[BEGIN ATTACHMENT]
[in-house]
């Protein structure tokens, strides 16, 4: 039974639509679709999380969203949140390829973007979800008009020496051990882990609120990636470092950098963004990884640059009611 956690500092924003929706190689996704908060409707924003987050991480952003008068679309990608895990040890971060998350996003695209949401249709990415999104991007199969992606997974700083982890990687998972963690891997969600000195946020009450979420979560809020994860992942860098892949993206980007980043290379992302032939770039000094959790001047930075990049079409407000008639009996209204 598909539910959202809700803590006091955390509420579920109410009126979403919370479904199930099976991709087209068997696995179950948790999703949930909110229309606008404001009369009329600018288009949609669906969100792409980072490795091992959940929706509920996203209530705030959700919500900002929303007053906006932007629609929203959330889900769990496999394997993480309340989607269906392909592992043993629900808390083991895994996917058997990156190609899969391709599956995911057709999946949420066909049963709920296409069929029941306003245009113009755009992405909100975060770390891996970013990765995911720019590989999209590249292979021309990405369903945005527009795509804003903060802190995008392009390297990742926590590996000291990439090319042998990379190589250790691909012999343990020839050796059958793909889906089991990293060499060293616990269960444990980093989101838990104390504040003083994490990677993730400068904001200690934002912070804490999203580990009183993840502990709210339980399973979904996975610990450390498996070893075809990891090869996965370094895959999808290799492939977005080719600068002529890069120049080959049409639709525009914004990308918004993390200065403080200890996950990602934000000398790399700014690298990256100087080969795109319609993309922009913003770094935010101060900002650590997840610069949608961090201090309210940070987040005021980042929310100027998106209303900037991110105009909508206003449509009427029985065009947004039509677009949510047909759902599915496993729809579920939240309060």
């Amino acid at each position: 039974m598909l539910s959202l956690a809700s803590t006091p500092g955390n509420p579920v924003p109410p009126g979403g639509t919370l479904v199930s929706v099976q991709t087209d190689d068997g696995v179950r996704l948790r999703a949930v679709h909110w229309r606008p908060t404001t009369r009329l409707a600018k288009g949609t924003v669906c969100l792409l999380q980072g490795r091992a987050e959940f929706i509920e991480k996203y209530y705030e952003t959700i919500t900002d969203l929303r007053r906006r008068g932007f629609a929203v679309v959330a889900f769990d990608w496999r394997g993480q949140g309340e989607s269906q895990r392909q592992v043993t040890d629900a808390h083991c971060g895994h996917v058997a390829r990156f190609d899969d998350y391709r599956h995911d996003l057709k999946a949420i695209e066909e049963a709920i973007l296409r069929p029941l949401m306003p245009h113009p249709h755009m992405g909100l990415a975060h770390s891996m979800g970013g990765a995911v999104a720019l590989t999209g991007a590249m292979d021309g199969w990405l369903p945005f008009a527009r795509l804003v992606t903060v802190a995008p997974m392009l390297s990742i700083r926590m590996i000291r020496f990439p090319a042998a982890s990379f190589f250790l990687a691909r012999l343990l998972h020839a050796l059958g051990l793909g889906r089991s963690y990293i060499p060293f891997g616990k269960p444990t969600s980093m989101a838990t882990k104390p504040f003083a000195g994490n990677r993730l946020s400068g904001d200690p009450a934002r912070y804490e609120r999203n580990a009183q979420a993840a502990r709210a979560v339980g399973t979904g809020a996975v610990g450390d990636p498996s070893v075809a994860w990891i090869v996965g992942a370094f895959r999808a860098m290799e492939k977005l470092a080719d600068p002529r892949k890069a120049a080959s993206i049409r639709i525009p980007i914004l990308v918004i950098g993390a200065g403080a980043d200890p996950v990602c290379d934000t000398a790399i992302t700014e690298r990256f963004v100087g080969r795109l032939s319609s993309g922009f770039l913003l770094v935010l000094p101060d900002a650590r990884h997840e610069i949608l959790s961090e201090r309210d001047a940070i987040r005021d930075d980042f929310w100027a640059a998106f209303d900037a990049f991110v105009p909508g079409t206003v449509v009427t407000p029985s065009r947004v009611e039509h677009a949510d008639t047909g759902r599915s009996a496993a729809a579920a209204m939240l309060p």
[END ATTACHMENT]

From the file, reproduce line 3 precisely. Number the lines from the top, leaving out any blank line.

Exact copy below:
């Amino acid at each position: 039974m598909l539910s959202l956690a809700s803590t006091p500092g955390n509420p579920v924003p109410p009126g979403g639509t919370l479904v199930s929706v099976q991709t087209d190689d068997g696995v179950r996704l948790r999703a949930v679709h909110w229309r606008p908060t404001t009369r009329l409707a600018k288009g949609t924003v669906c969100l792409l999380q980072g490795r091992a987050e959940f929706i509920e991480k996203y209530y705030e952003t959700i919500t900002d969203l929303r007053r906006r008068g932007f629609a929203v679309v959330a889900f769990d990608w496999r394997g993480q949140g309340e989607s269906q895990r392909q592992v043993t040890d629900a808390h083991c971060g895994h996917v058997a390829r990156f190609d899969d998350y391709r599956h995911d996003l057709k999946a949420i695209e066909e049963a709920i973007l296409r069929p029941l949401m306003p245009h113009p249709h755009m992405g909100l990415a975060h770390s891996m979800g970013g990765a995911v999104a720019l590989t999209g991007a590249m292979d021309g199969w990405l369903p945005f008009a527009r795509l804003v992606t903060v802190a995008p997974m392009l390297s990742i700083r926590m590996i000291r020496f990439p090319a042998a982890s990379f190589f250790l990687a691909r012999l343990l998972h020839a050796l059958g051990l793909g889906r089991s963690y990293i060499p060293f891997g616990k269960p444990t969600s980093m989101a838990t882990k104390p504040f003083a000195g994490n990677r993730l946020s400068g904001d200690p009450a934002r912070y804490e609120r999203n580990a009183q979420a993840a502990r709210a979560v339980g399973t979904g809020a996975v610990g450390d990636p498996s070893v075809a994860w990891i090869v996965g992942a370094f895959r999808a860098m290799e492939k977005l470092a080719d600068p002529r892949k890069a120049a080959s993206i049409r639709i525009p980007i914004l990308v918004i950098g993390a200065g403080a980043d200890p996950v990602c290379d934000t000398a790399i992302t700014e690298r990256f963004v100087g080969r795109l032939s319609s993309g922009f770039l913003l770094v935010l000094p101060d900002a650590r990884h997840e610069i949608l959790s961090e201090r309210d001047a940070i987040r005021d930075d980042f929310w100027a640059a998106f209303d900037a990049f991110v105009p909508g079409t206003v449509v009427t407000p029985s065009r947004v009611e039509h677009a949510d008639t047909g759902r599915s009996a496993a729809a579920a209204m939240l309060p």